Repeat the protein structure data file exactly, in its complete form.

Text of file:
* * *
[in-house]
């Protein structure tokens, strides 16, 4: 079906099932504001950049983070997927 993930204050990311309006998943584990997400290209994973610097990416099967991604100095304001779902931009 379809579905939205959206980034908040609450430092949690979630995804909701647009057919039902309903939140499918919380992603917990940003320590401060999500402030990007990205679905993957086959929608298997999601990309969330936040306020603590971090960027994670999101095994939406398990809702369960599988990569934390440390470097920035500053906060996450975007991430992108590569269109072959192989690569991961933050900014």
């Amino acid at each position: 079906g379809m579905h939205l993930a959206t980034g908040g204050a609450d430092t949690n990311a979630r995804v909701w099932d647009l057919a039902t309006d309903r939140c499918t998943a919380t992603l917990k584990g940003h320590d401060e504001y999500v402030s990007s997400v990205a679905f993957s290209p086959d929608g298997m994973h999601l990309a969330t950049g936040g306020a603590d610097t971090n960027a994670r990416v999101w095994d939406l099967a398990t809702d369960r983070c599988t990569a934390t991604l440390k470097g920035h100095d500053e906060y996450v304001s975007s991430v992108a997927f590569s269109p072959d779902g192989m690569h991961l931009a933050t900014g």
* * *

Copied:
[in-house]
């Protein structure tokens, strides 16, 4: 079906099932504001950049983070997927 993930204050990311309006998943584990997400290209994973610097990416099967991604100095304001779902931009 379809579905939205959206980034908040609450430092949690979630995804909701647009057919039902309903939140499918919380992603917990940003320590401060999500402030990007990205679905993957086959929608298997999601990309969330936040306020603590971090960027994670999101095994939406398990809702369960599988990569934390440390470097920035500053906060996450975007991430992108590569269109072959192989690569991961933050900014």
């Amino acid at each position: 079906g379809m579905h939205l993930a959206t980034g908040g204050a609450d430092t949690n990311a979630r995804v909701w099932d647009l057919a039902t309006d309903r939140c499918t998943a919380t992603l917990k584990g940003h320590d401060e504001y999500v402030s990007s997400v990205a679905f993957s290209p086959d929608g298997m994973h999601l990309a969330t950049g936040g306020a603590d610097t971090n960027a994670r990416v999101w095994d939406l099967a398990t809702d369960r983070c599988t990569a934390t991604l440390k470097g920035h100095d500053e906060y996450v304001s975007s991430v992108a997927f590569s269109p072959d779902g192989m690569h991961l931009a933050t900014g």